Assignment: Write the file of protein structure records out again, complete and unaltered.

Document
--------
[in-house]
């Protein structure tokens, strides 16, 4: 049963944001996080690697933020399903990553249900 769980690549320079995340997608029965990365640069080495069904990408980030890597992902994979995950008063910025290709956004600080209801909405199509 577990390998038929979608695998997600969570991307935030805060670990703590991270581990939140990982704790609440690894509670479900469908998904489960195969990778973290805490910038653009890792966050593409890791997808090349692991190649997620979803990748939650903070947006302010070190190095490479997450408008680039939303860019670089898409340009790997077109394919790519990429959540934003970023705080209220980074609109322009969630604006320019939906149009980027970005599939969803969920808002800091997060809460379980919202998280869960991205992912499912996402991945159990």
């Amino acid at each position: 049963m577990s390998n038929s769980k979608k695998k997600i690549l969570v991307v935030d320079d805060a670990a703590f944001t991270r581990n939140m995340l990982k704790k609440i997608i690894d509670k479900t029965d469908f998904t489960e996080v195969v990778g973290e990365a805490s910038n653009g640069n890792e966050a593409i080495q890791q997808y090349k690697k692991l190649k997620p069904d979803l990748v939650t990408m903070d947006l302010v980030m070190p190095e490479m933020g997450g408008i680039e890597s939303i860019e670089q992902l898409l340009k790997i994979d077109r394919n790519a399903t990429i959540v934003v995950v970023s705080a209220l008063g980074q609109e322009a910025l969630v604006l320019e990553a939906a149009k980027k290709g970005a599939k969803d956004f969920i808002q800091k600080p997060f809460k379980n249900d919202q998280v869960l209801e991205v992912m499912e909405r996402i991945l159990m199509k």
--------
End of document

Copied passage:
[in-house]
């Protein structure tokens, strides 16, 4: 049963944001996080690697933020399903990553249900 769980690549320079995340997608029965990365640069080495069904990408980030890597992902994979995950008063910025290709956004600080209801909405199509 577990390998038929979608695998997600969570991307935030805060670990703590991270581990939140990982704790609440690894509670479900469908998904489960195969990778973290805490910038653009890792966050593409890791997808090349692991190649997620979803990748939650903070947006302010070190190095490479997450408008680039939303860019670089898409340009790997077109394919790519990429959540934003970023705080209220980074609109322009969630604006320019939906149009980027970005599939969803969920808002800091997060809460379980919202998280869960991205992912499912996402991945159990």
């Amino acid at each position: 049963m577990s390998n038929s769980k979608k695998k997600i690549l969570v991307v935030d320079d805060a670990a703590f944001t991270r581990n939140m995340l990982k704790k609440i997608i690894d509670k479900t029965d469908f998904t489960e996080v195969v990778g973290e990365a805490s910038n653009g640069n890792e966050a593409i080495q890791q997808y090349k690697k692991l190649k997620p069904d979803l990748v939650t990408m903070d947006l302010v980030m070190p190095e490479m933020g997450g408008i680039e890597s939303i860019e670089q992902l898409l340009k790997i994979d077109r394919n790519a399903t990429i959540v934003v995950v970023s705080a209220l008063g980074q609109e322009a910025l969630v604006l320019e990553a939906a149009k980027k290709g970005a599939k969803d956004f969920i808002q800091k600080p997060f809460k379980n249900d919202q998280v869960l209801e991205v992912m499912e909405r996402i991945l159990m199509k």